In this last episode before David Shanske and I head to the Indieweb Summit in Portland, Oregon, we discuss updates to people’s Indieweb experience, little things David has hidden in plugins, web-signin vs IndieAuth, etc.

We’re both looking forward to seeing those of you who can join us in Portland.

 

Huffduff this Episode

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📺 "This Week" Episode dated 17 June 2018 | ABC

Watched "This Week" Episode dated 17 June 2018 from ABC
With George Stephanopoulos, Stephen K. Bannon, Karen Finney, Rick Klein. Steve Bannon, former White House chief strategist; roundtable discussion with Rick Klein, Karen Finney, Rep. Ben Ray Lujan (D-N.M.), Matt Schlapp, and Greta Van Susteran;

Definitely the fluffiest of the morning shows today. In all this morning there was too much featuring of Trump administration officials blowing fluff and pushing blame without taking any stance toward leading on the situation.

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📺 “Face the Nation” Episode #65.24 | CBS

Watched "Face the Nation" Episode #65.24 from CBS
With Margaret Brennan, Rudy Giuliani, Susan Collins, Steve Scalise. Attorney Rudy Giuliani, President Trump's attorney; Sen. Susan Collins (R-Maine); Rep. Steve Scalise (R-La.), House Majority Whip; Rep. Cedric Richmond (D-La.); author David Sanger; panel discussion with Rachel Bade, Ben Domenech, Jeffrey Goldberg and Eliana Johnson;
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📺 Angels & Demons (2009)

Watched Angels & Demons (2009) from Columbia Pictures
Directed by Ron Howard. With Tom Hanks, Ewan McGregor, Ayelet Zurer, Stellan Skarsgård. Harvard symbologist Robert Langdon works with a nuclear physicist to solve a murder and prevent a terrorist act against the Vatican during one of the significant events within the church.
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👓 Hello Goodbye | Casting Out Nines | The Chronicle of Higher Education

Read Hello Goodbye by Robert Talbert (The Chronicle of Higher Education)
Today I want to officially announce the end of one era at this blog and the beginning of a new one. Beginning Fall 2015 (I don’t know the exact date), the Chronicle of Higher Education will no longer be hosting Casting Out Nines. The article you are reading now is the last one I will be posting at...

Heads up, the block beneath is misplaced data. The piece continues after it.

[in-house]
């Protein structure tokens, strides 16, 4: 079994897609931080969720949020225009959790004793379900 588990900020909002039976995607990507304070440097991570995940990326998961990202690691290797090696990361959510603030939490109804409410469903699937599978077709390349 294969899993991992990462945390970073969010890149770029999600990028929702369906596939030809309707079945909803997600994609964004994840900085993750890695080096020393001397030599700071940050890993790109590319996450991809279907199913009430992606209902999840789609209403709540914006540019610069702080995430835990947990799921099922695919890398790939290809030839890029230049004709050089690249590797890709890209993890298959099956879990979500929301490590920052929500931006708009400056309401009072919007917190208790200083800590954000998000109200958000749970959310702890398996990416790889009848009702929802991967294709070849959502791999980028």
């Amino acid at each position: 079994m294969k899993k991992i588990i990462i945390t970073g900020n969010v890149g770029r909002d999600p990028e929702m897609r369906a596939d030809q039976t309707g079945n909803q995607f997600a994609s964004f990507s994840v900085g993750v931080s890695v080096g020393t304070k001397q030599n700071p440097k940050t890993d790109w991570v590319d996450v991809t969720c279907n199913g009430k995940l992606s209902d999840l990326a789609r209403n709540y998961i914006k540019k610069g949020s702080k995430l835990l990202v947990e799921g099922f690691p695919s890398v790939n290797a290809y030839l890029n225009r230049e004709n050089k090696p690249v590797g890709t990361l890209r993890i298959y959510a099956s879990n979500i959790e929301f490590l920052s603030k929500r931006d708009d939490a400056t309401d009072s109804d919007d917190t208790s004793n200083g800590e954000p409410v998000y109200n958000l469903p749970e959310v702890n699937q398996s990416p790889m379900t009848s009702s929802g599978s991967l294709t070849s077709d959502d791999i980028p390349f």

Ran across this as I was updating my following list. I suspect after having done this for several years he wishes he had maintained his own blog and syndicated out to the Chronicle. He’s also got some interesting thoughts on the community he encountered in this new space that he didn’t/couldn’t control himself.

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👓 The Sass jerk | The Sass Way

Read The Sass jerk (thesassway.com)
What is it about Sass that turns me into a fanatic? How is Sass like your favorite TV show? And why am I often alone at parties?

hat tip

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👓 Trump has turned words into weapons. And he’s winning the linguistic war | George P Lakoff and Gil Duran | Opinion | The Guardian

Read Trump has turned words into weapons. And he's winning the linguistic war by George P Lakoff, Gil Duran (the Guardian)
From ‘spygate’ to ‘fake news’, Trump has turned words into weapons. The press must do more to dull their power
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👓 LaTeXiT | chachatelier.fr

Bookmarked LaTeXiT (chachatelier.fr)
Should LaTeXiT be categorized, it would be an equation editor. This is not the plain truth, since LaTeXiT is "simply" a graphical interface above a LaTeX engine. However, its large set of features is a reason to see it as an editor; this is the goal in fact.
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👓 George Lakoff says this is how Trump uses words to con the public | CNN: Money

Read George Lakoff says this is how Trump uses words to con the public (CNNMoney)
Lakoff said the president manipulates language to control the public narrative.